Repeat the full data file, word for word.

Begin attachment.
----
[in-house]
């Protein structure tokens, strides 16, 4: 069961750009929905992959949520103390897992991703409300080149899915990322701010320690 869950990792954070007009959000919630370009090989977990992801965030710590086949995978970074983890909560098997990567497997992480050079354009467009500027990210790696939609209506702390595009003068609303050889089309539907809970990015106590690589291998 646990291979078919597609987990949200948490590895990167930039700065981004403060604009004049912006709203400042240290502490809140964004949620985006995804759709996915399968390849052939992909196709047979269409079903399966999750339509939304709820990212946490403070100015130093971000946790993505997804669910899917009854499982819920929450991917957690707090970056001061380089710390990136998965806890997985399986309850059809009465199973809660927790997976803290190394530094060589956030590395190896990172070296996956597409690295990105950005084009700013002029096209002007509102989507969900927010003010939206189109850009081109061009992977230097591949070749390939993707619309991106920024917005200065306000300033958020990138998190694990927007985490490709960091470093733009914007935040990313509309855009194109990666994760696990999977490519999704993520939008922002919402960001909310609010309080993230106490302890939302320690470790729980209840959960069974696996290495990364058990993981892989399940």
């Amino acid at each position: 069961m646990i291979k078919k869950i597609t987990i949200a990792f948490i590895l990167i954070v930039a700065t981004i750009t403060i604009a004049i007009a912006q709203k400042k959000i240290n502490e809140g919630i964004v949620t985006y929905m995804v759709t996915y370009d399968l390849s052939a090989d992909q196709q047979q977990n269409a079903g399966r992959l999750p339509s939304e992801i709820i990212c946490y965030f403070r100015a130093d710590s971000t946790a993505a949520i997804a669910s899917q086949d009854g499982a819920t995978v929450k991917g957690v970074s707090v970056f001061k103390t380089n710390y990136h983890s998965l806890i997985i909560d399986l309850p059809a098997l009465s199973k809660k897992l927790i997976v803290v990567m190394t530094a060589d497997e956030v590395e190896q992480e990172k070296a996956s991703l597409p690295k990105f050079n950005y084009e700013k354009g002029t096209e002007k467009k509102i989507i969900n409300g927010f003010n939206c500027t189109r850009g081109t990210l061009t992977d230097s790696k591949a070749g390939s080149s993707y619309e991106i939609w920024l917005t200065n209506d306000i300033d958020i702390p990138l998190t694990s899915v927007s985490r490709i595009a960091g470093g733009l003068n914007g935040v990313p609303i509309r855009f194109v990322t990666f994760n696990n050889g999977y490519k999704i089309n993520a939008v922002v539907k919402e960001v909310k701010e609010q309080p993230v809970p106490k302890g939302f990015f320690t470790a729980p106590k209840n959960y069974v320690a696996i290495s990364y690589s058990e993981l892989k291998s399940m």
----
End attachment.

[in-house]
């Protein structure tokens, strides 16, 4: 069961750009929905992959949520103390897992991703409300080149899915990322701010320690 869950990792954070007009959000919630370009090989977990992801965030710590086949995978970074983890909560098997990567497997992480050079354009467009500027990210790696939609209506702390595009003068609303050889089309539907809970990015106590690589291998 646990291979078919597609987990949200948490590895990167930039700065981004403060604009004049912006709203400042240290502490809140964004949620985006995804759709996915399968390849052939992909196709047979269409079903399966999750339509939304709820990212946490403070100015130093971000946790993505997804669910899917009854499982819920929450991917957690707090970056001061380089710390990136998965806890997985399986309850059809009465199973809660927790997976803290190394530094060589956030590395190896990172070296996956597409690295990105950005084009700013002029096209002007509102989507969900927010003010939206189109850009081109061009992977230097591949070749390939993707619309991106920024917005200065306000300033958020990138998190694990927007985490490709960091470093733009914007935040990313509309855009194109990666994760696990999977490519999704993520939008922002919402960001909310609010309080993230106490302890939302320690470790729980209840959960069974696996290495990364058990993981892989399940």
């Amino acid at each position: 069961m646990i291979k078919k869950i597609t987990i949200a990792f948490i590895l990167i954070v930039a700065t981004i750009t403060i604009a004049i007009a912006q709203k400042k959000i240290n502490e809140g919630i964004v949620t985006y929905m995804v759709t996915y370009d399968l390849s052939a090989d992909q196709q047979q977990n269409a079903g399966r992959l999750p339509s939304e992801i709820i990212c946490y965030f403070r100015a130093d710590s971000t946790a993505a949520i997804a669910s899917q086949d009854g499982a819920t995978v929450k991917g957690v970074s707090v970056f001061k103390t380089n710390y990136h983890s998965l806890i997985i909560d399986l309850p059809a098997l009465s199973k809660k897992l927790i997976v803290v990567m190394t530094a060589d497997e956030v590395e190896q992480e990172k070296a996956s991703l597409p690295k990105f050079n950005y084009e700013k354009g002029t096209e002007k467009k509102i989507i969900n409300g927010f003010n939206c500027t189109r850009g081109t990210l061009t992977d230097s790696k591949a070749g390939s080149s993707y619309e991106i939609w920024l917005t200065n209506d306000i300033d958020i702390p990138l998190t694990s899915v927007s985490r490709i595009a960091g470093g733009l003068n914007g935040v990313p609303i509309r855009f194109v990322t990666f994760n696990n050889g999977y490519k999704i089309n993520a939008v922002v539907k919402e960001v909310k701010e609010q309080p993230v809970p106490k302890g939302f990015f320690t470790a729980p106590k209840n959960y069974v320690a696996i290495s990364y690589s058990e993981l892989k291998s399940m």